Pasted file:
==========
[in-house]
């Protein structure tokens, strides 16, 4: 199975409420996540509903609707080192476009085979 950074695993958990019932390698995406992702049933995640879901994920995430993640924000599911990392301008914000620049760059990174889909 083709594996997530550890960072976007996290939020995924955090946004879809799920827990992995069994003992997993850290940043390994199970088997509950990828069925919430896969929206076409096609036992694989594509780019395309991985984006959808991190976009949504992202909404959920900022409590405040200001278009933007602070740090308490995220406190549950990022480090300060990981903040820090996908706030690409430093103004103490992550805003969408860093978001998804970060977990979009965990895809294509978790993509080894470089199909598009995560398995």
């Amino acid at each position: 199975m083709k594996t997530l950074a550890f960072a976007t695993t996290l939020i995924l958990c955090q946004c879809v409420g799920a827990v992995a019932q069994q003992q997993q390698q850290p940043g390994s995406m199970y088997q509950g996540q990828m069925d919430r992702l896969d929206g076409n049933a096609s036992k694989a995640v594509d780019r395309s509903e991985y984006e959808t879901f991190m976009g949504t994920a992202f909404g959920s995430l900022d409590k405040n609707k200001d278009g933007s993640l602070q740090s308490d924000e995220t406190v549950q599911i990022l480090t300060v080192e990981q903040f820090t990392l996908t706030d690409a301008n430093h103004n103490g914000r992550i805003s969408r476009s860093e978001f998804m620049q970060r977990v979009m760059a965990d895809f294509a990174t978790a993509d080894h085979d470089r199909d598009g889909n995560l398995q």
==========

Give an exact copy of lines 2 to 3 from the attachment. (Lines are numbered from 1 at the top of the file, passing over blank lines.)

């Protein structure tokens, strides 16, 4: 199975409420996540509903609707080192476009085979 950074695993958990019932390698995406992702049933995640879901994920995430993640924000599911990392301008914000620049760059990174889909 083709594996997530550890960072976007996290939020995924955090946004879809799920827990992995069994003992997993850290940043390994199970088997509950990828069925919430896969929206076409096609036992694989594509780019395309991985984006959808991190976009949504992202909404959920900022409590405040200001278009933007602070740090308490995220406190549950990022480090300060990981903040820090996908706030690409430093103004103490992550805003969408860093978001998804970060977990979009965990895809294509978790993509080894470089199909598009995560398995």
């Amino acid at each position: 199975m083709k594996t997530l950074a550890f960072a976007t695993t996290l939020i995924l958990c955090q946004c879809v409420g799920a827990v992995a019932q069994q003992q997993q390698q850290p940043g390994s995406m199970y088997q509950g996540q990828m069925d919430r992702l896969d929206g076409n049933a096609s036992k694989a995640v594509d780019r395309s509903e991985y984006e959808t879901f991190m976009g949504t994920a992202f909404g959920s995430l900022d409590k405040n609707k200001d278009g933007s993640l602070q740090s308490d924000e995220t406190v549950q599911i990022l480090t300060v080192e990981q903040f820090t990392l996908t706030d690409a301008n430093h103004n103490g914000r992550i805003s969408r476009s860093e978001f998804m620049q970060r977990v979009m760059a965990d895809f294509a990174t978790a993509d080894h085979d470089r199909d598009g889909n995560l398995q």